An indication of the ancient traditions that held this month was a period full of mystic potential seemed to have survived into recent times with the popular belief that May Day rain was harmful to the bounty of fruit trees. However, it was not only the fertility of trees that were influenced by this month. In order to be married within the year, in the village of Maen-Roch, the large quartz-rich boulder known as Le Rocher Cutesson was climbed on the morning of May Day by unmarried people, of both sexes, each carrying a bowl full of water. Holding their bowl, the young folk allowed themselves to slide down the rock face; those who managed to reach the ground with their bowl intact were said to wed within a year.

Similarly, in the south coast town of Locmariaquer, on the eve of May Day, unmarried girls would lift their skirts to slide, bare bottomed, down the broken blocks of the Great Menhir. A scratch deep enough to bleed was said to augur a marriage within the year. The menhir was recorded as still standing in the early-18th century thus this custom, which could not have been observed when the stone stood vertical, twelve meters high, must have been relatively recent and was still performed in the late-19th century. Most likely, the unmarried women of the area followed, on the broken pieces, an ancient custom that was formerly held on another stone in the locality.

Roman goddess Flora

Those planning on getting married were once advised to avoid arranging a wedding during the month of May; it was said that to marry in that month was to wed poverty and to invite quarrels into the household. The recommendation to avoid May weddings was once quite widespread but an examination of the old marriage records here shows that little attention seems to have been paid to this superstition as the number of May marriages is consistent with the twelve month average.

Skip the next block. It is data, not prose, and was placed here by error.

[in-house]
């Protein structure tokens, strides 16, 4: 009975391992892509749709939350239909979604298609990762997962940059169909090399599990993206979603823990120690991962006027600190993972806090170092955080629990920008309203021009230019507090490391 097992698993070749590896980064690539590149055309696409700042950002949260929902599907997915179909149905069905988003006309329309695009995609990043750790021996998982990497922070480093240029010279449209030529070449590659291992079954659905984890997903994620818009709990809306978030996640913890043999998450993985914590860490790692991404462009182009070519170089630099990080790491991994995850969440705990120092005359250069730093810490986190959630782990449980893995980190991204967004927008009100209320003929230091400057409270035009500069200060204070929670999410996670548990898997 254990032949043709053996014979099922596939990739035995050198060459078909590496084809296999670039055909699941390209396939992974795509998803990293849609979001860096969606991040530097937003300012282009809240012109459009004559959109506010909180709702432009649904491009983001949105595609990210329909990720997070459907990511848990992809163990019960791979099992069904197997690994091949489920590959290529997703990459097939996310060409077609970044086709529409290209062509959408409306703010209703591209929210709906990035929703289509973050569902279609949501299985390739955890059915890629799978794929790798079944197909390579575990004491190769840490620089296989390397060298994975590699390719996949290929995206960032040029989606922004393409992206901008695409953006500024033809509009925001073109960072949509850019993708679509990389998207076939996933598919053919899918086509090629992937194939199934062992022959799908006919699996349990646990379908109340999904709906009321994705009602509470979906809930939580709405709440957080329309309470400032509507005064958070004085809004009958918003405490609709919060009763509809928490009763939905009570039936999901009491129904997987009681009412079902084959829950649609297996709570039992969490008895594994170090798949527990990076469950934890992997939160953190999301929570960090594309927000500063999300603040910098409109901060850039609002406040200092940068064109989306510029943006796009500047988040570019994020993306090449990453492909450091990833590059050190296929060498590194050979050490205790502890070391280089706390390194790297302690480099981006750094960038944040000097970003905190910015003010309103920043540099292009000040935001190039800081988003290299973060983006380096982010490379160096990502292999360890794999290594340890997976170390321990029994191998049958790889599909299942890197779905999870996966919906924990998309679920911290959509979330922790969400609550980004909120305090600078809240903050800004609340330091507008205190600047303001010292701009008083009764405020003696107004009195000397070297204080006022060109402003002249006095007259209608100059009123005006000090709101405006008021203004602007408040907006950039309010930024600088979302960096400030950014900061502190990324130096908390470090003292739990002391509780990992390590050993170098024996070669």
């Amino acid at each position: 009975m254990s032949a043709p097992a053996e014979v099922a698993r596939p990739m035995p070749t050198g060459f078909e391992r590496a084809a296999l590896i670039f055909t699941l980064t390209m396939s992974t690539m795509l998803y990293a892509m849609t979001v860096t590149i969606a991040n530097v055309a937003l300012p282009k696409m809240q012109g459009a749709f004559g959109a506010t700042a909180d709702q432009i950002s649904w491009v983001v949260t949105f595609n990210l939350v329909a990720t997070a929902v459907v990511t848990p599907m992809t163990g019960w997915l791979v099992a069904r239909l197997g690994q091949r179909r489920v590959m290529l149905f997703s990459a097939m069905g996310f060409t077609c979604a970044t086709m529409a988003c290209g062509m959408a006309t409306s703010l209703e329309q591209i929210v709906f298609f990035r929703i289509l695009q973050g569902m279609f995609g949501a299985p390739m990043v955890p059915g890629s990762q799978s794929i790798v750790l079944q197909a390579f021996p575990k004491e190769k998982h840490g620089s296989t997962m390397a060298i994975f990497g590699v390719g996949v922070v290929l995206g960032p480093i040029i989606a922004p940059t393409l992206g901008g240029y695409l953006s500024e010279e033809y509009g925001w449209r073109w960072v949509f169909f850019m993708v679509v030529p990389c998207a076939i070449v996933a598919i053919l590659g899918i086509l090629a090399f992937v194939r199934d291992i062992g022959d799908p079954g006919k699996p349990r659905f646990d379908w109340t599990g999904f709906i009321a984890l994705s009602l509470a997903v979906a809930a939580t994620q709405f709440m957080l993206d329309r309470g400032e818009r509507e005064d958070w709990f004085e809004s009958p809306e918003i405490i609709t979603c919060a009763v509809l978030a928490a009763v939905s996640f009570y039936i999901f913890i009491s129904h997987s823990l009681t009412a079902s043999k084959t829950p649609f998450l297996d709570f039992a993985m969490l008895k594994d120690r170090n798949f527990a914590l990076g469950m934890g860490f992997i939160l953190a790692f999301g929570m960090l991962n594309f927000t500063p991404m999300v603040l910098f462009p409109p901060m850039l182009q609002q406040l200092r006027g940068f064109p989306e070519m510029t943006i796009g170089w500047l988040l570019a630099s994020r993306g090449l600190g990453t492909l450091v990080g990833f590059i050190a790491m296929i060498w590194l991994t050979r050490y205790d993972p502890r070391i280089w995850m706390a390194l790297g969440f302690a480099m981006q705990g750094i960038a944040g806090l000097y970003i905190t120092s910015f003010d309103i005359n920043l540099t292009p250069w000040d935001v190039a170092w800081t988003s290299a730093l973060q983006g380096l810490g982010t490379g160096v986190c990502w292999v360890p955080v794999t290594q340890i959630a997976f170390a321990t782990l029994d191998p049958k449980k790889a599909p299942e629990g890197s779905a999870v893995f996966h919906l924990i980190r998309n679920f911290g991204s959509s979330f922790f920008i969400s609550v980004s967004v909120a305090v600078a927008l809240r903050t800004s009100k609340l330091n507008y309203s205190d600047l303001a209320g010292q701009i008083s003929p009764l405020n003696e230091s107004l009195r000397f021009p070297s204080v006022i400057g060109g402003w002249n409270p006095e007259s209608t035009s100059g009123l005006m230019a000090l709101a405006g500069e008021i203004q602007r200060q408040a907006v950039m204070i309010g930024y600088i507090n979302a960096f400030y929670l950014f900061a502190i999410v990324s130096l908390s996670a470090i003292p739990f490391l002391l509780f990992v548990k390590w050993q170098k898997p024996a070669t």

The fountain of Saint Efflam in Plestin-les-Grèves was the site of a once popular ritual that was said to provide a definitive answer to any doubts a couple might have about the faithfulness of their partner. On the first Monday in May, it was necessary to visit the fountain without being seen and without having eaten anything that day. Three small pieces of bread, representing the couple and any suspected third-party, were cast upon the water of the fountain; if the latter piece moved away from the other two, it was because any suspicions were well-founded.

If a person was worried about how much longer they had left to live, they had only to look into the water of the Fountain of Death at Plouigneau at midnight on May Day. If an image of a skull was reflected in the magic mirror of black water instead of a face, they could be certain that death was near. The same ritual was also popularly performed at the Fountain of Death (Feunteun an Ankou in Breton) some five miles away in Plouégat-Guérand.